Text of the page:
The writing on the stall



by Joy Priest

Throughout history, the ‘writing on the wall’ has been an idiom that signifies failure or misfortune. However, for this generation, it represents a multitude of things.

Graffiti is often an expressive urban art form of wall paint and building decor applied by a rebellious youth faction seeking a release.

Bathroom stalls, as tenants of favorite nightlife hangouts, exhibit commentary on the hottest fraternity boy or playful depictions of the human anatomy.

Yet, something more profound now rests on the stall walls of the women’s lavatories in White Hall classroom building.

An anonymous graffiti artist with a message of inspiration and a green marker has altered a simplistic tradition of youthful humor.

On the first, second and third floors of White Hall, these simple green quotes can be found against the ugly off-yellow paint of the stall panels, giving them a little something extra.

With quotes like, “There’s still hope. There always is,” “Whatever the past has been, you have a spotless future,” and “Girl, you were born this way; perfect,” these “potty proverbs” are right in time for National Eating Disorders Awareness Week.

An associate professor of anthropology at UK specializing in gender, Monica Udvardy, Ph.D, feels that women in different cultures around the world throughout history have demonstrated solidarity and support for each other in similar ways.

“In societies where formal, public authority and influence is automatically awarded to men, women have united for one another in a variety of ways,” Udvardy said.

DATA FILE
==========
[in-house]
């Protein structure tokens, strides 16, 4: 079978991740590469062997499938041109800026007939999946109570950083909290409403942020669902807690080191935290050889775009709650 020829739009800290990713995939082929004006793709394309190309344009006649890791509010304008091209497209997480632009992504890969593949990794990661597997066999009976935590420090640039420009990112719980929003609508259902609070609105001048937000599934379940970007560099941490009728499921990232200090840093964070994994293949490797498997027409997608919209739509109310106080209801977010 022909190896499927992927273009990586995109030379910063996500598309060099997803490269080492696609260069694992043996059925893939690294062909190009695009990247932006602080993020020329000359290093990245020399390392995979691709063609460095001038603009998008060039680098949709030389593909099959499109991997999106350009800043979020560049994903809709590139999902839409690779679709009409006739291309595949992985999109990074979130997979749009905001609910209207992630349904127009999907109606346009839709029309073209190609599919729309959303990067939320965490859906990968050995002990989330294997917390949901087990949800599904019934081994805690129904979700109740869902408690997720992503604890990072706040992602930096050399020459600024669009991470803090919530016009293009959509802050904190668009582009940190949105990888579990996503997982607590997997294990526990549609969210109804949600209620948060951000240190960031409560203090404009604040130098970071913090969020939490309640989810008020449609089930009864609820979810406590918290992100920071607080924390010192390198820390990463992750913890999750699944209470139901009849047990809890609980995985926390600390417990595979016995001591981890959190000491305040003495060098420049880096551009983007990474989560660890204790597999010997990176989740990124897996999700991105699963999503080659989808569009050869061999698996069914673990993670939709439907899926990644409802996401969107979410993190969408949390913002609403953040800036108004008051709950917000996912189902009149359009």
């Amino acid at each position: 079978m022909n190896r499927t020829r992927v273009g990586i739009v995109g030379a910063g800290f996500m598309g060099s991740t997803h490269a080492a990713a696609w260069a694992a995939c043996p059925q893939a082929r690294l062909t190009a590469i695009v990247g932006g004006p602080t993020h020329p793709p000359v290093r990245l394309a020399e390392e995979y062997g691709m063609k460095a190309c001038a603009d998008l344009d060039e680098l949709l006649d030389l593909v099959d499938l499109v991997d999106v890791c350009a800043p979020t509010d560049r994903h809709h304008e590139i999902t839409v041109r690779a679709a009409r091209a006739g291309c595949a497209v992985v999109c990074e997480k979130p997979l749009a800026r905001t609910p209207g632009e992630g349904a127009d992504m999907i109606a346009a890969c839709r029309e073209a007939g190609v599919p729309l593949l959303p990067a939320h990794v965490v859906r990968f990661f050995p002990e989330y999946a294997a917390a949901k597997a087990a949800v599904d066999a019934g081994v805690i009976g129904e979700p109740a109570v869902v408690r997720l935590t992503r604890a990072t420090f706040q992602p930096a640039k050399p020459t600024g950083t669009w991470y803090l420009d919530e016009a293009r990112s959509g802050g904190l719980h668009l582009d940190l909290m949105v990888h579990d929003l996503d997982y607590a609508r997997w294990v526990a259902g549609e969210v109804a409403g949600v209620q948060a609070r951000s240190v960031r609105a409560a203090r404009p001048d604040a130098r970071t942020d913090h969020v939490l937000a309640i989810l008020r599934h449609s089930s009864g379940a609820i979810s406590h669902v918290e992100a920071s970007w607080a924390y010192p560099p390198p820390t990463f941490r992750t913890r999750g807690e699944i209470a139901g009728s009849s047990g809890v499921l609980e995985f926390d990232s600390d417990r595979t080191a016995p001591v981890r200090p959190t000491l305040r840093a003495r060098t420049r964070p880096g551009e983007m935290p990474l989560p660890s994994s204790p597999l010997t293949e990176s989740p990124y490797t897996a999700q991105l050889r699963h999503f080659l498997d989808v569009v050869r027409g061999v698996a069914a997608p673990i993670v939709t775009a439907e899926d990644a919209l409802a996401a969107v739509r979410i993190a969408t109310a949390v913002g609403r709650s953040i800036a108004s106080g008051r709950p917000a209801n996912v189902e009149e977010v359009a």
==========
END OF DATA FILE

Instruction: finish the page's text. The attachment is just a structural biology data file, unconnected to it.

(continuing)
Not all of the encouraging adages are aimed at an audience lacking self-esteem. The free-spirits, The ambitious and even the revolutionaries may find the phrases relatable.

Udvardy spoke about the Bedouin people in northern Egypt, who use a public form of expression to speak their mind.

“Anthropologist Lila Abu-Lughod has written about how women express their deep emotions through publically narrated poetry, in a society where both women and men are supposed to follow a strict code of otherwise not showing their feelings in public,” Udvardy said.

Bathroom poetry in White Hall classroom building with lines like, “No resolutions. Just change,” “It’s not easy but it’s worth it,” and “If they don’t believe make them believe,” are a few of the taggings that may inspire students to push open every door of every stall just to see what else is written there.

However, the White Hall classroom building janitors may not find anything inspirational, motivating or savior-esque about the vandalism that has commenced on their assigned cleaning areas; even if even if they recognize the good intentions behind the effort.

“Of course, there are the words of one of anthropology’s most famous members, Margaret Mead,” Udvardy said. “‘Never doubt that a group of thoughtful, committed citizens can change the world; indeed, it’s the only thing that has.’ Her inspirational message applies to all humanity, whether female or male.”